Church tried to punish a pastor for coming out… so 111 pastors came out to stop them
More than a hundred Methodist pastors have publicly defied Church teachings by coming out as LGBT – after one pastor faced punishment for coming out.
The group of 111 United Methodist Church clergy co-signed a letter that was sent to senior church officials identifying themselves as LGBT.
The letter posted by Reconciling Ministries Network was signed by people from people across the church – including pastors, deacons, elders and candidates for ministry.
It protests the current church policy, which bans LGBT ministers from serving openly, and also bans same-sex weddings.
One Methodist pastor who signed the letter, Cynthia Meyer, was left facing punishment earlier this year when she came out. However, sacking one pastor is a lot easier than sacking 111.
The letter reads: “We, your Lesbian, Gay, Bisexual, Trans, Queer/Questioning, and Intersex (LGBTQI) religious leaders want to remind you of our covenant with you.
It continues: “While we have sought to remain faithful to our call and covenant, you have not always remained faithful to us.
“While you have welcomed us as pastors, youth leaders, district superintendents, bishops, professors, missionaries and other forms of religious service, you have required that we not bring our full selves to ministry, that we hide from view our sexual orientations and gender identities.
“As long as we did this, you gladly affirmed our gifts and graces and used us to make disciples of Jesus Christ for the transformation of the world in the varied places you sent us.
“While some of us have been lucky to serve in places where we could serve honestly and openly, there are others in places far more hostile, who continue to serve faithfully even at tremendous cost to themselves, their families, and yes, even the communities they serve, who do not receive the fullness of their pastor’s gifts because a core part must remain hidden.”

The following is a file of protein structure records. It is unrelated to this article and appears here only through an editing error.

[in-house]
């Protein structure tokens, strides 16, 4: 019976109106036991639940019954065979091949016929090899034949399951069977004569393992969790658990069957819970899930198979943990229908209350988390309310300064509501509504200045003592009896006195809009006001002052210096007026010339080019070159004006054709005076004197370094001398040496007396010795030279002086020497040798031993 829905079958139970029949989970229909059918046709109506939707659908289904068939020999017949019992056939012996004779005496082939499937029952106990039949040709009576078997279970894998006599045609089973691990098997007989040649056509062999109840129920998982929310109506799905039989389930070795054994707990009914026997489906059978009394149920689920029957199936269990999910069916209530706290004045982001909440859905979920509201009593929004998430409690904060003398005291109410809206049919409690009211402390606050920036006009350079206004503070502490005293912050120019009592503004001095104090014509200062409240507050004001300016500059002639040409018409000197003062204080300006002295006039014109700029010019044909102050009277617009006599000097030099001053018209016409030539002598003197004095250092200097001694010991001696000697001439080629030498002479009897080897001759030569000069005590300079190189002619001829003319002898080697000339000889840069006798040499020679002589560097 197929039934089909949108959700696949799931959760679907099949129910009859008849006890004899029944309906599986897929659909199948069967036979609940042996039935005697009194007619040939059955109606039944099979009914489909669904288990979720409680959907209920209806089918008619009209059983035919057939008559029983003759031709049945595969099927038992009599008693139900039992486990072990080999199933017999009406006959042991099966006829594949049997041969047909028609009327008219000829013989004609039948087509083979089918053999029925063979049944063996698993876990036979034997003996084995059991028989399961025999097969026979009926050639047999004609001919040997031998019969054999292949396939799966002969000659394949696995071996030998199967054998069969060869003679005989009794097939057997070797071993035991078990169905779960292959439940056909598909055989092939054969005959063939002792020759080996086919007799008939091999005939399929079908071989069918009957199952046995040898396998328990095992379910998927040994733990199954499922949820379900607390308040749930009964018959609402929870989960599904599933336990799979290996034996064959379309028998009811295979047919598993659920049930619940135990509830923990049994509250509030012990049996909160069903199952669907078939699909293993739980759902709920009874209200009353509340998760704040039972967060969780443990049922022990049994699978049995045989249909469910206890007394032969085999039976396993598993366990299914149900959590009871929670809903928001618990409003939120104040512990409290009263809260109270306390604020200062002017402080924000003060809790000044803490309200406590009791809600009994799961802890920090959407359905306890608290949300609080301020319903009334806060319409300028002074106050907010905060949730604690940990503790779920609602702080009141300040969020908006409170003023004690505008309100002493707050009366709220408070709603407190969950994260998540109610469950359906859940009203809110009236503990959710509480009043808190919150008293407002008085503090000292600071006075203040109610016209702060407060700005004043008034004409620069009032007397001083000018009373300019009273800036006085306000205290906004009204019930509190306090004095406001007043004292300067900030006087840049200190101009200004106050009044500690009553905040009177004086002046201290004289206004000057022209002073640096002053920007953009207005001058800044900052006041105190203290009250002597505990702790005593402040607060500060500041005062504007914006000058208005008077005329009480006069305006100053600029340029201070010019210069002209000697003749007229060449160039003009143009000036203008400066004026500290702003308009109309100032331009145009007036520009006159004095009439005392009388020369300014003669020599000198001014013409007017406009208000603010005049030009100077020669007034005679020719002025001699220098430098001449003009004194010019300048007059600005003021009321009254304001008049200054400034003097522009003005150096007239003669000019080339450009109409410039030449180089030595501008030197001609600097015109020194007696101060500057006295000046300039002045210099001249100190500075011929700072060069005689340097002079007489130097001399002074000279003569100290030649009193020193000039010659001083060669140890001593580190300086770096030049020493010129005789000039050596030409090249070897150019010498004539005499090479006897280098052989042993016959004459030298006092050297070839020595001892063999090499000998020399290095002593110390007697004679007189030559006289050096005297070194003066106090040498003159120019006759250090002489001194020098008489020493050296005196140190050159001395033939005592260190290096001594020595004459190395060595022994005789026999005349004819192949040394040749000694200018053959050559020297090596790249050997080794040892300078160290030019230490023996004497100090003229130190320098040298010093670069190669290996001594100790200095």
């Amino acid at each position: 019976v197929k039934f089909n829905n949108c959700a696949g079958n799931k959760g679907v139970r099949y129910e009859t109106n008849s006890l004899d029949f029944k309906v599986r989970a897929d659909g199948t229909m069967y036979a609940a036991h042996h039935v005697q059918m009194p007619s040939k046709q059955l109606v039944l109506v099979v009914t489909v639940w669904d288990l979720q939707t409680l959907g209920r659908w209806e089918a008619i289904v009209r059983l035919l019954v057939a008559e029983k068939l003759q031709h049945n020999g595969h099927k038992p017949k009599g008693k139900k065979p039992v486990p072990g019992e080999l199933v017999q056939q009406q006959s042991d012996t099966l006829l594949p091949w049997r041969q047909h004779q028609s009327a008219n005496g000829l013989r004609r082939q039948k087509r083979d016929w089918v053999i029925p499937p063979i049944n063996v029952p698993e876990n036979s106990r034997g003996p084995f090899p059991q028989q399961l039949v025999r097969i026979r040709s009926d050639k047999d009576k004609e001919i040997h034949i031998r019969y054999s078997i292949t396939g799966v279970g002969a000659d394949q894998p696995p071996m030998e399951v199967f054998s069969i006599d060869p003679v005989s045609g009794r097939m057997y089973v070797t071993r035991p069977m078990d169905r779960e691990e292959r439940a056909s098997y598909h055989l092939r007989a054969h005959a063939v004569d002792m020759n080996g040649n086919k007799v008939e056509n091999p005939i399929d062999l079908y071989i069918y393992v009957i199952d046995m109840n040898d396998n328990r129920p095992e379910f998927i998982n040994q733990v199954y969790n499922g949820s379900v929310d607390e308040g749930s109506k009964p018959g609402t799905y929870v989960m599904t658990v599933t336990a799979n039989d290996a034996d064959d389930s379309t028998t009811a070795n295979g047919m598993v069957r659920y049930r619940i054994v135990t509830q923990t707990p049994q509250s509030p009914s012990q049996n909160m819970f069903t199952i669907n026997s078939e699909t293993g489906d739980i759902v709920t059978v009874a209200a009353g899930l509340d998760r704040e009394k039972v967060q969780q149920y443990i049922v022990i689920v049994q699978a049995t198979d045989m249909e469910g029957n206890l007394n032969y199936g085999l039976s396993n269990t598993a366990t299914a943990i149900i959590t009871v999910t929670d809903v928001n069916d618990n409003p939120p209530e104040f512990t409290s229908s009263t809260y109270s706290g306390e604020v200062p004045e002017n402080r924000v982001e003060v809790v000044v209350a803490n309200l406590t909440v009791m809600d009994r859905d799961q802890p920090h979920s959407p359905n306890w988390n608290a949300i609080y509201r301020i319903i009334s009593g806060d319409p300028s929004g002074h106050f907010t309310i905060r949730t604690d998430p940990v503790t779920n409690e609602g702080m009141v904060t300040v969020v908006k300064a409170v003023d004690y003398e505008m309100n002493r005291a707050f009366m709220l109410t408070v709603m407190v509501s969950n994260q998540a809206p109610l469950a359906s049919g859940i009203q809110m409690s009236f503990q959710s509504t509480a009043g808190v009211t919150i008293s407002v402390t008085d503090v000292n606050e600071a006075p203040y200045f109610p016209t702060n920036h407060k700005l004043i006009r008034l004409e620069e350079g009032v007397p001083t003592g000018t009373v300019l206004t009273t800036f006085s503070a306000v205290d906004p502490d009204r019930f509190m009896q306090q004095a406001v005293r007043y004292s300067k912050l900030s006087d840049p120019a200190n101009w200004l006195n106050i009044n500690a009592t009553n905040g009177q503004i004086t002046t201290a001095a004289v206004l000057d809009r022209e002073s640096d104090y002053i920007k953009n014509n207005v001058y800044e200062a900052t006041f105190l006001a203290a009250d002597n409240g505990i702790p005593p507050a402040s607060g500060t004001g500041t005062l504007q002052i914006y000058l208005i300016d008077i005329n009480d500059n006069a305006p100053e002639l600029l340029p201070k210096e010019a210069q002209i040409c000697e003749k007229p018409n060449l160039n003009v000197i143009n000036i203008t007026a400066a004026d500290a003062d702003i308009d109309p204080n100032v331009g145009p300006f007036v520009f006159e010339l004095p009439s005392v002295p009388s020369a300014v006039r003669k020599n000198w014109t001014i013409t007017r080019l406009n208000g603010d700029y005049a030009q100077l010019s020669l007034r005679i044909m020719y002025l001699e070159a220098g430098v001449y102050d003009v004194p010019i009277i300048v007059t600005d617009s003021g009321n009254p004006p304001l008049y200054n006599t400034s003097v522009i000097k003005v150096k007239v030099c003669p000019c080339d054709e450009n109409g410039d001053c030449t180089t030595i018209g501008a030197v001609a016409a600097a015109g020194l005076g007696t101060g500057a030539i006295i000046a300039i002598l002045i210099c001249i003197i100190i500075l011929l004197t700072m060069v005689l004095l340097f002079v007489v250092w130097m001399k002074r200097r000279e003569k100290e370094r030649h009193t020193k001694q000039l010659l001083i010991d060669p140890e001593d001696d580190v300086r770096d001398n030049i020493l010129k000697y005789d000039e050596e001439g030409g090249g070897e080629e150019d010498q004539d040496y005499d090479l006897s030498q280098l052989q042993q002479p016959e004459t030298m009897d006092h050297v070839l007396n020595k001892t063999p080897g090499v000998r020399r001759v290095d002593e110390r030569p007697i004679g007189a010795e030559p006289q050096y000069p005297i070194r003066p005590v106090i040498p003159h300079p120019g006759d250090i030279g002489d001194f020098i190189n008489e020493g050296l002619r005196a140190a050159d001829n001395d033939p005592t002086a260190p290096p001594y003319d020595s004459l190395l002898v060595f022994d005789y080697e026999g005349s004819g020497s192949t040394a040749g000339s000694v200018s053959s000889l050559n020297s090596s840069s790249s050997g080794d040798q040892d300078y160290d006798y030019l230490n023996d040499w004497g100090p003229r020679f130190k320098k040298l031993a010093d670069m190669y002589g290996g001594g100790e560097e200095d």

The letter continues: “There are many voices within The United Methodist Church who want us to break up with them. From bishops, Boards of Ordained Ministries, and other leaders, we are told to simply leave.
“Is leaving home ever that simple? We are here because God has called us to serve in this denomination, and our souls are fed by the theology in which we’ve been raised.
“We are coming out as Lesbian, Gay, Bisexual, Trans, Queer/Questioning, and Intersex persons at this moment for several reasons.
“Foremost, we want you to know we still love you and seek to remain in relationship with you.
“Even if we should leave and you seek more restrictive language against LGBTQI persons, know that God will continue to move mysteriously in the hearts of LGBTQI young people and adults and will call them to serve within this denomination.
“You cannot legislate against God’s call. The ‘LGBTQI issue’ is not one that can be resolved through restrictive legislation but instead by seeing that all persons are made in the image of God and welcomed into the community of faith.
“We come out, too, to provide hope for LGBTQI young people in hostile UMC churches.
“These young people are more at risk for suicide than their peers, in part, because of the condemnation they hear from the pulpits and pews of their churches.
“We come out to remind them that God’s love for them is immeasurable, and offers them a love that will never let them go, even when it feels like the church is willing to let them go.”
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“We seek to create a pathway of hope into ministry for them, even when the church has tried to shut its doors on them, or overtly or indirectly condoned the persecution of LGBTQI persons.”
It adds: “We love you, dear church. Through you, we have stood on sacred ground and seen the face of God more clearly.
“Our prayer, as the church begins its time of discernment, is that you will remember that there are nameless ones around the world, hungry for a word of hope and healing.
“LGBTQI people and their families exist in every church in every continent of this denomination. They are seeking to remain in faithful relationship with you, even when you refuse, because they know God’s tender mercies and great faithfulness.
“Dear church, our prayers are with you, with all of us, in the coming days. May we all be surprised by the Spirit who continues to breathe new life in unexpected ways.
“May we find the body of Christ stronger at the end of our time together, not weaker or more deeply harmed. May we provide a powerful witness of finding unity even in our differences to a world fractured by fear and mistrust.”